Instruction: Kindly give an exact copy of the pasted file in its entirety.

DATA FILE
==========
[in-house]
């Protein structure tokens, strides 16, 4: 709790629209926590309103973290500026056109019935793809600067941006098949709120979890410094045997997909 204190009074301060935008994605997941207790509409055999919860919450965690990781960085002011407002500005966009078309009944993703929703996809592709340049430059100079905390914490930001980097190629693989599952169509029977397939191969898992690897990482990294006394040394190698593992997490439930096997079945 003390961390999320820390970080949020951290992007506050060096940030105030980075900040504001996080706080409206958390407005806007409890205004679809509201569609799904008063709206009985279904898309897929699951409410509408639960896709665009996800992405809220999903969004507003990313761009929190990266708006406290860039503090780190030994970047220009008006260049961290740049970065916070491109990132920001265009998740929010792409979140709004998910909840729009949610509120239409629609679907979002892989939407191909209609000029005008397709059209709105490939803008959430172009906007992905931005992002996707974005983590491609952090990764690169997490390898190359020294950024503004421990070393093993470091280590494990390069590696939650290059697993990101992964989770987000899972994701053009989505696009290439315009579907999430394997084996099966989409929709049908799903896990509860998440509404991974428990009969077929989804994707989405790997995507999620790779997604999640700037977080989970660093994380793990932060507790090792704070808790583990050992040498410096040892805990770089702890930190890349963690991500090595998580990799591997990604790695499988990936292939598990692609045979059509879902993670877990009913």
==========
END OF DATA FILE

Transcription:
[in-house]
């Protein structure tokens, strides 16, 4: 709790629209926590309103973290500026056109019935793809600067941006098949709120979890410094045997997909 204190009074301060935008994605997941207790509409055999919860919450965690990781960085002011407002500005966009078309009944993703929703996809592709340049430059100079905390914490930001980097190629693989599952169509029977397939191969898992690897990482990294006394040394190698593992997490439930096997079945 003390961390999320820390970080949020951290992007506050060096940030105030980075900040504001996080706080409206958390407005806007409890205004679809509201569609799904008063709206009985279904898309897929699951409410509408639960896709665009996800992405809220999903969004507003990313761009929190990266708006406290860039503090780190030994970047220009008006260049961290740049970065916070491109990132920001265009998740929010792409979140709004998910909840729009949610509120239409629609679907979002892989939407191909209609000029005008397709059209709105490939803008959430172009906007992905931005992002996707974005983590491609952090990764690169997490390898190359020294950024503004421990070393093993470091280590494990390069590696939650290059697993990101992964989770987000899972994701053009989505696009290439315009579907999430394997084996099966989409929709049908799903896990509860998440509404991974428990009969077929989804994707989405790997995507999620790779997604999640700037977080989970660093994380793990932060507790090792704070808790583990050992040498410096040892805990770089702890930190890349963690991500090595998580990799591997990604790695499988990936292939598990692609045979059509879902993670877990009913």